JFON Network Update
JFON NY and IA Host Made In LA Screenings
In partnership with JFON UMCOR, United Methodist Women, and the NYAC Immigration Task Force, JFON NY hosted two screenings of Made In LA at the Interchurch Center. Approximately 60 people attended the screenings and many expressed their intent to host screenings at their local churches or communities.
More than 50 people attended the screening of Made in LA hosted by JFON IA on August 24th at Grace United Methodist Church in Des Moines, IA. The screening was followed by small discussion groups where everyone was encouraged to write letters in support of comprehensive immigration reform as well as the Reuniting Families and Dream acts.
These events were great venues for highlighting not only the work of JFON on behalf of immigrants and the need for comprehensive immigration reform but also the strength of immigrants in the face of injustice and difficulties.
Made In L.A is an Emmy award-winning feature documentary that follows the remarkable story of three Latina immigrants working in Los Angeles garment sweatshops. A story about immigration, the power of unity, and the courage it takes to find your voice, Made In LA reveals the impact of the struggle on each woman’s life throughout their three year odyssey to win basic labor protections.
JFON N/C TX Plans Series of Advocacy Events
JFON Dallas / Fort Worth has planned a series of events in conjunction with “The Month of Action,” a nationwide effort led by people of faith calling on their elected officials to enact comprehensive immigration reform this year.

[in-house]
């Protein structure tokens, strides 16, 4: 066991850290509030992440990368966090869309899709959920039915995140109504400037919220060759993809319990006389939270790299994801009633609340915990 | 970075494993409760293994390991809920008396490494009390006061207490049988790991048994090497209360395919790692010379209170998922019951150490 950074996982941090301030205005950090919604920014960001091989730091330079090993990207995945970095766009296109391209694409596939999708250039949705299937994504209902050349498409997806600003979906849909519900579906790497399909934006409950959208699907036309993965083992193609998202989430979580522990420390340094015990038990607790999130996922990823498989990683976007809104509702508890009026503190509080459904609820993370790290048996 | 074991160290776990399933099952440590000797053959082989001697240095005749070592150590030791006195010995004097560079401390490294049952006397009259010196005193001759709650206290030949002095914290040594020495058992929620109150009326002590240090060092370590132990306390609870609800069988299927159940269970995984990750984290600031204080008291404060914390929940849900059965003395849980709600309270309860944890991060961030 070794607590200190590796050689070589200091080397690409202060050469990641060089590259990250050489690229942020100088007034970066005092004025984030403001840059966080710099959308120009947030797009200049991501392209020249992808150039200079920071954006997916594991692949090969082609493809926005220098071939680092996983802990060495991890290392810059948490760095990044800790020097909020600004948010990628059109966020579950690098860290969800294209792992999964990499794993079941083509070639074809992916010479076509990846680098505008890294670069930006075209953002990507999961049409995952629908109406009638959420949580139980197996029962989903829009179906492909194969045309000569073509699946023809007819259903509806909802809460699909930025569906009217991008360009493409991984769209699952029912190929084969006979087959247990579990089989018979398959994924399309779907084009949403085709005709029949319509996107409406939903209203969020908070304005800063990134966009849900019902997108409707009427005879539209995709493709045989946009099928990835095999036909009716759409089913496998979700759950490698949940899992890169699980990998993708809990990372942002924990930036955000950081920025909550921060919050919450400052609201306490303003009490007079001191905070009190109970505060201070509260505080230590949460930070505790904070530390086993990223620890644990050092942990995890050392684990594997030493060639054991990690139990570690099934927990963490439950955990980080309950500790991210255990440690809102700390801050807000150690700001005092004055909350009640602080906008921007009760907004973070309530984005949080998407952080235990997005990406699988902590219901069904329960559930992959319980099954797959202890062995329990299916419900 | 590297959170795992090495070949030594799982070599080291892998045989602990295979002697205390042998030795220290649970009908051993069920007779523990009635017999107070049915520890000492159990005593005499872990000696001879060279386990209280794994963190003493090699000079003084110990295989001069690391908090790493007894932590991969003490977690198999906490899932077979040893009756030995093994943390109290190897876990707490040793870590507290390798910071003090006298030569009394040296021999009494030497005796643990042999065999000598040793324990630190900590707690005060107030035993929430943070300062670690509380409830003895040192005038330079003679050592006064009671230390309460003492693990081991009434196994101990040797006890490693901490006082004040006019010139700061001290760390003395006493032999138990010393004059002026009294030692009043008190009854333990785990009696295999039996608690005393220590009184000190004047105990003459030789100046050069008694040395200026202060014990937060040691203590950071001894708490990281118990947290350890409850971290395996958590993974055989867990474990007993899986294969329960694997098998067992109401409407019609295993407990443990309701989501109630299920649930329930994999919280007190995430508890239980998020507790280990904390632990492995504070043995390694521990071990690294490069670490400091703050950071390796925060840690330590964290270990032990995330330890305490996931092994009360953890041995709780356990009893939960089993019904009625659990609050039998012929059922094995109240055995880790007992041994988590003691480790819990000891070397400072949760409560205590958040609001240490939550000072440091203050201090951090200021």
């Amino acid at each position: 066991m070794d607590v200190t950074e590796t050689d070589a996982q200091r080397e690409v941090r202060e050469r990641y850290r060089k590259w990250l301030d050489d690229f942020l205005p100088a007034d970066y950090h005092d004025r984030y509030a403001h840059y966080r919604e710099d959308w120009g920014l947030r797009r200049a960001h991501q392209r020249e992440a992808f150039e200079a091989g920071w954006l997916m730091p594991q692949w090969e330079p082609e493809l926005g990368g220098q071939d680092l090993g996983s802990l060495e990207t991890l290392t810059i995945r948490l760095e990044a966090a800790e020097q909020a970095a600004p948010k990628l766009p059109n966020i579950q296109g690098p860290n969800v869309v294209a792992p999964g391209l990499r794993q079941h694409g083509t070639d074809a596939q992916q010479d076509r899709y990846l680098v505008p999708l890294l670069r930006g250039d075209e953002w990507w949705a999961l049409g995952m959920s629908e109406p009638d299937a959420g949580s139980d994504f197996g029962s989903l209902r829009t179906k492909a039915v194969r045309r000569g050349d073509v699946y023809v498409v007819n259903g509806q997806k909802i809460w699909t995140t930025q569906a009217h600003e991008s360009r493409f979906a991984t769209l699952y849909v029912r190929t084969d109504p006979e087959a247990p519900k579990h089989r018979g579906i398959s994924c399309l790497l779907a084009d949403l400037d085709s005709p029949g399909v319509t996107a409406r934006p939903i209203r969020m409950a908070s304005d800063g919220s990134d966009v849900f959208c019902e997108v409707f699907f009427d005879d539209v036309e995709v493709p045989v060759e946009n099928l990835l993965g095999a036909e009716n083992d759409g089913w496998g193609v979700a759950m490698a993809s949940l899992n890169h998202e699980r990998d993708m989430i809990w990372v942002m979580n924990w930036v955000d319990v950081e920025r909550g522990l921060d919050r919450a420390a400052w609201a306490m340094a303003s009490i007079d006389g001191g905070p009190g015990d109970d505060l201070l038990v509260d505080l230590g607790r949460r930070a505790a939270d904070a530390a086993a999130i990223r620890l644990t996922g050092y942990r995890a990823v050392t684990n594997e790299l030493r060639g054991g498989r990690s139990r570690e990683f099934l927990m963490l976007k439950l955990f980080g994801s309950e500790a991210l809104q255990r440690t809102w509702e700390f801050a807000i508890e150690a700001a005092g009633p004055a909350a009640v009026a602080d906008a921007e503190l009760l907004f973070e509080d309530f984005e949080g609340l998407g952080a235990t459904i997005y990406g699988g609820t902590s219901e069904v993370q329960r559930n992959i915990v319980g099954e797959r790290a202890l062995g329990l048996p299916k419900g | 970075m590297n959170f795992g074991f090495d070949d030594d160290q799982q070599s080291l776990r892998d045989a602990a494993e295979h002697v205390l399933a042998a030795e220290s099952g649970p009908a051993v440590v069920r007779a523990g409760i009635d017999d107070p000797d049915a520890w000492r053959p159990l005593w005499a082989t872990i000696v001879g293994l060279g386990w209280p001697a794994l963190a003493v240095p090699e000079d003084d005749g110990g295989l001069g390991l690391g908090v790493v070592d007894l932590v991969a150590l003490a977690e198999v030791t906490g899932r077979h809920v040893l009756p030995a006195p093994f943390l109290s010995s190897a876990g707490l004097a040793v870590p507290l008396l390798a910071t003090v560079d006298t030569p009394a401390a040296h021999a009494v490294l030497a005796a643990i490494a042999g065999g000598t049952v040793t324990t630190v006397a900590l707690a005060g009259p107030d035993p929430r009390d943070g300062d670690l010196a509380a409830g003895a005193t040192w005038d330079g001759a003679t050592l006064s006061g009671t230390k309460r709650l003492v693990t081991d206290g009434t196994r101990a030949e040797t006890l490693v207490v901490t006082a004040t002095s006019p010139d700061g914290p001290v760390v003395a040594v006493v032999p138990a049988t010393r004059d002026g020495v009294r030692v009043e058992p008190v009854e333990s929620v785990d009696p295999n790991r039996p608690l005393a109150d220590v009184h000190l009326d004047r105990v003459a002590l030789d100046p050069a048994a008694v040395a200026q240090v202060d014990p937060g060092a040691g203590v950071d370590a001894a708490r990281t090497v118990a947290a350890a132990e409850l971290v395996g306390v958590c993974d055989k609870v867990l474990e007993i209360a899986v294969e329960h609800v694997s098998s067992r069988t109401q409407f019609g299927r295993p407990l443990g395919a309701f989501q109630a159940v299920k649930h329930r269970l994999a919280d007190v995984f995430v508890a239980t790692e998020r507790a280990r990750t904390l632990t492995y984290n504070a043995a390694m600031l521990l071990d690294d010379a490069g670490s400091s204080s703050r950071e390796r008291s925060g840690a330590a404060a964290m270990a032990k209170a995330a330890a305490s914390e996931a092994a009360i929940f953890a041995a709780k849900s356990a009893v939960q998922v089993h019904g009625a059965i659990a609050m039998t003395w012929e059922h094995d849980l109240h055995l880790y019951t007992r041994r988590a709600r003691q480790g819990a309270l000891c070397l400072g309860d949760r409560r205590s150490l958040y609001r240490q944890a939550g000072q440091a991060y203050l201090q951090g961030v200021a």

Their month of action began on August 23rd when JFON Dallas / Fort Worth co-hosted “Moral Voices United for Immigration Reform: Tour of the Faithful,” an interfaith prayer vigil at Lovers Lane UMC in Dallas, Tx.
“Immigration and Faith” will be held on Saturday, September 19th, 2009, at Arapaho UMC in Richardson, TX. The symposium will provide attendees with an overview of current immigration laws and will feature workshops on the biblical mandate to welcome the sojourner, the social and economic contexts of unauthorized immigration, the principles of congregations in ministry among immigrants; and basic principles of advocacy. The symposium will be followed by an afternoon screening and discussion of the documentary “Made in L.A.”
On September 21st, Aledo United Methodist Church will host an Evening with Sonia Nazario, the author of UMW Reading Program book, Enrique’s Journey. Based on the Los Angeles Times newspaper series that won two Pulitzer Prizes, Enrique’s Journey is the timeless story of families torn apart and a boy who will risk his life to find the mother he loves.
Polytechnic UMC will host “An Evening of Compassion” on Sunday, September 27th, 2009. The evening will consist of a prayer vigil, a screening of Made in L.A., and a session about equipping advocates for action.
Follow-up to “Made in L.A.” – Exploitation of Immigrant Workers Continues….